At the beginning of October, CH2M HILL Polar Services (CPS) celebrated the completion of an energy-efficient, spacious, new 6,200-square-foot facility at the Toolik Field Station, the University of Alaska’s research station on the North Slope of Alaska’s Brooks Range. The new building houses a kitchen that can feed up to 150 people, two dining areas, bathrooms, and camp staff offices, and it was designed and constructed to meet LEED certification, said Polar Field Service’s lead on the project, Stan Wisneski.
(Click here for the Toolik kitchen floor plan).
The building is extremely well-insulated and incorporates smart, eco-friendly features, such as ventilation hoods that are self-activated and automatically switch off when they are no longer needed.
The high-end kitchen features multiple sinks, excellent ventilation, a designated scullery, and industrial, energy efficient dishwashers.
Funded By Stimulus Money
Designed in the winter of 2009, the $5 million building went out to bid in June that year, as was required by the National Science Foundation to comply with the rules of the American Recovery and Reinvestment Act (ARRA), widely known as the “stimulus package.” Johnson River Enterprises, a family-owned Fairbanks-based company, was awarded the bid. The company began construction in spring 2010 and completed the work by the end of September.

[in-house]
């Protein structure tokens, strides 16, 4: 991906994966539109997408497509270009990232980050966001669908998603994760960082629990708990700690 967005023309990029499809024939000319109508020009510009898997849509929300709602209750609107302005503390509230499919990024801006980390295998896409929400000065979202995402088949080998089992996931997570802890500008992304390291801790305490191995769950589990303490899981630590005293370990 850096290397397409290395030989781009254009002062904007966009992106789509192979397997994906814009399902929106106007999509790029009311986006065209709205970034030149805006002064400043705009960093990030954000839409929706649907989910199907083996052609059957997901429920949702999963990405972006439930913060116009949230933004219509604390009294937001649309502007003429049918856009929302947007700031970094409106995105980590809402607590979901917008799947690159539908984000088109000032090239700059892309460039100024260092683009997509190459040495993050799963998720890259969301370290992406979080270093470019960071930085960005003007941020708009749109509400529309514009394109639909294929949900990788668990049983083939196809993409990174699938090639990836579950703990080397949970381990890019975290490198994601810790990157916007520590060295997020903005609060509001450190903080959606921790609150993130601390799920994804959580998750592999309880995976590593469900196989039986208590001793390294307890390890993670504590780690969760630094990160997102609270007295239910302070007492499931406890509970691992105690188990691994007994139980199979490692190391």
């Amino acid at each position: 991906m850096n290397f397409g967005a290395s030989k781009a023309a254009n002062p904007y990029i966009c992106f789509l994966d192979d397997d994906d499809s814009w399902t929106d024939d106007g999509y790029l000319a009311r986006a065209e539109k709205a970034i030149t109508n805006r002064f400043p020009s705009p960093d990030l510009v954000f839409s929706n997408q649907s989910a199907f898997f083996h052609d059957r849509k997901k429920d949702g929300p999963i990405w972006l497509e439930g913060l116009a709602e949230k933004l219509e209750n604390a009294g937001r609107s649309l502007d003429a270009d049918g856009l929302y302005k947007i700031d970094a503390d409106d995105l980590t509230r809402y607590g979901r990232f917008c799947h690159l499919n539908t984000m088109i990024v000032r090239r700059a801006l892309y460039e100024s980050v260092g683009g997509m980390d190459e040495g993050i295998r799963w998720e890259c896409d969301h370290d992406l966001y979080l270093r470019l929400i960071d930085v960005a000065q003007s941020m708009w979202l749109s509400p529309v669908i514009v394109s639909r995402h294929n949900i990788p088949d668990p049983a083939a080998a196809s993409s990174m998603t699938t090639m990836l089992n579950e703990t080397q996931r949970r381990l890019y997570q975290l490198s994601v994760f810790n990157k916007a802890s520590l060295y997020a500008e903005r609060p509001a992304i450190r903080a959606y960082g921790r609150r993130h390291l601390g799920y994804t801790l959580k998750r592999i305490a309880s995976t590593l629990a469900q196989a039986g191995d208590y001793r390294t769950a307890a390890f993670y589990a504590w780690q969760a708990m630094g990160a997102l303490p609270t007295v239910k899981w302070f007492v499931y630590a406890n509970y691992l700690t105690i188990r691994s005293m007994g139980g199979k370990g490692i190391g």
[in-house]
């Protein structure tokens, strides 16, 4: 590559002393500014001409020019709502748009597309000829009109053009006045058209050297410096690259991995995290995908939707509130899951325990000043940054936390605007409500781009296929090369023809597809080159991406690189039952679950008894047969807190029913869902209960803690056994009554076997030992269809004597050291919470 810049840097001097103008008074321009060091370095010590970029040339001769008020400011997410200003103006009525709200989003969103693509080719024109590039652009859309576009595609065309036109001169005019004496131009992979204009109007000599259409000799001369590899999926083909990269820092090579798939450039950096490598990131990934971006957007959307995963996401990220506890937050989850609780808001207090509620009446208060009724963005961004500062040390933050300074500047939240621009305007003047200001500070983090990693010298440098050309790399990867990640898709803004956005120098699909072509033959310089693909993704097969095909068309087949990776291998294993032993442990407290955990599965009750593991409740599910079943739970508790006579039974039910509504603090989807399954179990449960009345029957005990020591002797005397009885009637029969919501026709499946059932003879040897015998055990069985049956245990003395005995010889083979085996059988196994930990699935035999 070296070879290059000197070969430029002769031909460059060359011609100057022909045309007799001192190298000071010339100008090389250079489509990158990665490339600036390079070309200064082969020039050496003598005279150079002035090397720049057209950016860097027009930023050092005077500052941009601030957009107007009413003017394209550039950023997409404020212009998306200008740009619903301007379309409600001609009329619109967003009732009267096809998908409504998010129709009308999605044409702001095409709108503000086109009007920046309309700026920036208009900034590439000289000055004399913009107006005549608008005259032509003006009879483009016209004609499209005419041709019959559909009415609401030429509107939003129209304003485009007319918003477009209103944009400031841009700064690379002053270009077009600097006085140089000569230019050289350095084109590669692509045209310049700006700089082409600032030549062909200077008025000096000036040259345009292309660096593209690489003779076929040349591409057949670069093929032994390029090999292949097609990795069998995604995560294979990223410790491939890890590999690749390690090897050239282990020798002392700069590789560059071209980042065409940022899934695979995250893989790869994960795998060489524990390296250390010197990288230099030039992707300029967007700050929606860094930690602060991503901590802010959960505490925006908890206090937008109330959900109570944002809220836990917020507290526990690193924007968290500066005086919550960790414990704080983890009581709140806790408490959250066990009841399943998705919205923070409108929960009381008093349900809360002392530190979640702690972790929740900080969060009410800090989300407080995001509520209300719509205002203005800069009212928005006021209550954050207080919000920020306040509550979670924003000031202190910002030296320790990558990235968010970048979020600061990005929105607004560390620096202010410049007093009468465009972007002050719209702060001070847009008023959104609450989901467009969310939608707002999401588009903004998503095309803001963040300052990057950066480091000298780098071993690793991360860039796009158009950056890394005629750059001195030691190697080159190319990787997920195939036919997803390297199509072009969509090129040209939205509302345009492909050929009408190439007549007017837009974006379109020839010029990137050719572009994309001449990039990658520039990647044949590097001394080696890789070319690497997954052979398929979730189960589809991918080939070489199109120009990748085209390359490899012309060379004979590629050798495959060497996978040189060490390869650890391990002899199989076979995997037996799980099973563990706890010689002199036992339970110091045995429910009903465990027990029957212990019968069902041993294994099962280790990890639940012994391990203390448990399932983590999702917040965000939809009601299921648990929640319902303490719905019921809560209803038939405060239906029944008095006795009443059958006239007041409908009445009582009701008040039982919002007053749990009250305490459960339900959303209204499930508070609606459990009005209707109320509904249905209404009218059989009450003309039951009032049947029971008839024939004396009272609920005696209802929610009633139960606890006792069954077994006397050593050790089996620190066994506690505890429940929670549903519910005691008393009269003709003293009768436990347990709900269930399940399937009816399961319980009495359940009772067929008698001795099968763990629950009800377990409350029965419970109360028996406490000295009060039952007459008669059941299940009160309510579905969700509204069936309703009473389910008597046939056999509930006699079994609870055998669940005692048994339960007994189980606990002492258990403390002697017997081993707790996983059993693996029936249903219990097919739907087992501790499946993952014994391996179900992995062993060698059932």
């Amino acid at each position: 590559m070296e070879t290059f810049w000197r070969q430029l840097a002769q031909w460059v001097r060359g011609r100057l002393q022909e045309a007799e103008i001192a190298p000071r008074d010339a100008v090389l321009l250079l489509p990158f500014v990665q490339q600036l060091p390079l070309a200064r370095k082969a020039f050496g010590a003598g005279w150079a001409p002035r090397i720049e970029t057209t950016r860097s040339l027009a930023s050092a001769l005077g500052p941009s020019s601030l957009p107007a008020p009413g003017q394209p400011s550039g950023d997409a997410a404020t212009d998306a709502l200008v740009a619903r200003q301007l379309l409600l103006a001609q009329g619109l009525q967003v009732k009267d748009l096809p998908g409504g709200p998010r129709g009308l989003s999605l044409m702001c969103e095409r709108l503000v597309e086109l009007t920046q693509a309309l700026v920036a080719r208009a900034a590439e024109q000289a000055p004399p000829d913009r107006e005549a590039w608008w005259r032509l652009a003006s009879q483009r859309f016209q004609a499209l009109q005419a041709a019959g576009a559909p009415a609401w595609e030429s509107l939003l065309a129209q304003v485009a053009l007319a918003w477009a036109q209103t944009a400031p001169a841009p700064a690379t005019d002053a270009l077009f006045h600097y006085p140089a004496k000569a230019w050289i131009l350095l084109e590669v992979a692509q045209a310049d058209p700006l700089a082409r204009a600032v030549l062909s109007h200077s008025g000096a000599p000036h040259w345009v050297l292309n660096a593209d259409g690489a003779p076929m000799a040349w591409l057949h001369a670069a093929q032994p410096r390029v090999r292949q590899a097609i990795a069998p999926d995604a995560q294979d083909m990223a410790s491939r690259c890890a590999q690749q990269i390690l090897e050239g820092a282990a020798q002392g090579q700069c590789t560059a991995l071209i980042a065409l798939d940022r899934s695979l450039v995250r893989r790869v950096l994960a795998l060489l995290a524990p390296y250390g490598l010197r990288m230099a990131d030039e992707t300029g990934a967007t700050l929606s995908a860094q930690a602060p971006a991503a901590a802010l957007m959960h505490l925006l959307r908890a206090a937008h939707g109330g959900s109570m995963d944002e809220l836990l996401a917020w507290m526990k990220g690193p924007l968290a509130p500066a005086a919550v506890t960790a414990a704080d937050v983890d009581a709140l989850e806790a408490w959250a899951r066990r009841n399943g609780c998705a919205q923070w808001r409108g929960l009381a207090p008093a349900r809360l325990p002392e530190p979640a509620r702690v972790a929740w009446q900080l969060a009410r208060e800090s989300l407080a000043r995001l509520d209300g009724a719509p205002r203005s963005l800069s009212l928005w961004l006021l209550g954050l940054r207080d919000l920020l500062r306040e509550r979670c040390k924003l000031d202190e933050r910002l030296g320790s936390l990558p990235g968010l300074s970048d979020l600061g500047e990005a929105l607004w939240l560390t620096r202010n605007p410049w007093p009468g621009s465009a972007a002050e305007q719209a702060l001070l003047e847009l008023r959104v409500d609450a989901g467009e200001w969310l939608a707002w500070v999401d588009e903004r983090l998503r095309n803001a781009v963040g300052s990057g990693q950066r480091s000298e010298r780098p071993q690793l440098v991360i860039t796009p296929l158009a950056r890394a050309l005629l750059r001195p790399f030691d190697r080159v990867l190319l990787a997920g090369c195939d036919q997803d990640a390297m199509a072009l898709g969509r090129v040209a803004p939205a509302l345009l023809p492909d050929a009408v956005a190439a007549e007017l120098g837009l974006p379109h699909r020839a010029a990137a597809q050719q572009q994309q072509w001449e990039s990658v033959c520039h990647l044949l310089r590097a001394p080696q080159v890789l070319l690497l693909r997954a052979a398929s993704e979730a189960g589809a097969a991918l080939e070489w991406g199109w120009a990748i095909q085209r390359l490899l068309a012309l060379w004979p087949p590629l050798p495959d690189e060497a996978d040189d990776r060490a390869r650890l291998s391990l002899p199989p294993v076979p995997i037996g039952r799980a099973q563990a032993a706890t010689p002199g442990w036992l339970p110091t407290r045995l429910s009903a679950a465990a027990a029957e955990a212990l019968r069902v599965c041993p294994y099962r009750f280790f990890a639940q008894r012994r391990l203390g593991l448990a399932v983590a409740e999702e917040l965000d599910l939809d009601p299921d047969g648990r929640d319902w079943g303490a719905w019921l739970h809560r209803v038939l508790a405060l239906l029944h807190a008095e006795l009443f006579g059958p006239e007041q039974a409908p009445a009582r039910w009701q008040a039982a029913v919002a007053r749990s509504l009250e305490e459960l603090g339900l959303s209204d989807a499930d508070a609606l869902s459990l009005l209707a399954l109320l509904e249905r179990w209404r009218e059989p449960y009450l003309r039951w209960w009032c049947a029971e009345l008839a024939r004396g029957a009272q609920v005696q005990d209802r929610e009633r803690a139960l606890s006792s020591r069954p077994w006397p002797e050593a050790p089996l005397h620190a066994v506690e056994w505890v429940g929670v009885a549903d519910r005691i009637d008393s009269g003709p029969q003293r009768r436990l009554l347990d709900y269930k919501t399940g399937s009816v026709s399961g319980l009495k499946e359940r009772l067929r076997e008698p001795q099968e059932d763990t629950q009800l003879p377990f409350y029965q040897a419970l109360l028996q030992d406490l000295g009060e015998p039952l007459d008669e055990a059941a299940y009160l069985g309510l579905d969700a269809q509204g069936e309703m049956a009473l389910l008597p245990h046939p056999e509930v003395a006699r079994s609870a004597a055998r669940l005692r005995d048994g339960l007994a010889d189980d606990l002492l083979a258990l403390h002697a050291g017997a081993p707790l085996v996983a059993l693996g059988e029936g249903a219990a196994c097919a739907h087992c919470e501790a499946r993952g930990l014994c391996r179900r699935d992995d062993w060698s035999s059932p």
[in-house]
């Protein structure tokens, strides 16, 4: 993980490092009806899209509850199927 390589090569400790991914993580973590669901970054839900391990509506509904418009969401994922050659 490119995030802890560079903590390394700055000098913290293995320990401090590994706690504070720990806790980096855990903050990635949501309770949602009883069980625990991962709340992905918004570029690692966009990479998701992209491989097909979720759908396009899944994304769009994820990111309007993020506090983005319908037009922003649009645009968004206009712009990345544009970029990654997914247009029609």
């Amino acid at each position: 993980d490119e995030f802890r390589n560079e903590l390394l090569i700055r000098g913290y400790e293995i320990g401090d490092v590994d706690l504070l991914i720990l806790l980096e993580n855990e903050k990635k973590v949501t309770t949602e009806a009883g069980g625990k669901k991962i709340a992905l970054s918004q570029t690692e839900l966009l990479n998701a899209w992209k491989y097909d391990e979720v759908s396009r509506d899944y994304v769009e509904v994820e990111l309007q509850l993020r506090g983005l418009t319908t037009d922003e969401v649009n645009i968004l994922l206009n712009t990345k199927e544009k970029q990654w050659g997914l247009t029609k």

“They did a fantastic job,” said Wisneski. “They were so good to work with, it was a dream company. We had a very ambitious timeline, and they met us every step of the way.”
Awaiting Final Approval
All that remains now that construction is complete is for the NSF to award final acceptance.
This new building enables Toolik to better function year-round and support a winter population of up to 50 people, said Wisneski. Since the winter of 2006-2007, people have lived year-round at Toolik, but their facilities were small and the kitchen was more like one you would find in a home. Although it was sufficient, it wasn’t ideal.
“The small kitchen has fed as many as 25 people at one time,” said Wisneski. “It was only for a week, but that was a long week.”
Additional Work Space
In addition to the expansive kitchen, the new facility provides additional space and a climate-controlled environment for the camp’s fiber optic cable, which was relocated to the building during construction. During the winter, one of the dining areas will remain empty, so scientists and camp staff can utilize the empty space as they need to.
The Toolik Field Station is located in the northern foothills of the Brooks Range in Alaska. Toolik-based researchers have access to 87,000 acres designated by the Bureau of Land Management as a Research Natural Area. The station has been a major location for scientific research in the Arctic since 1975. —Rachel Walker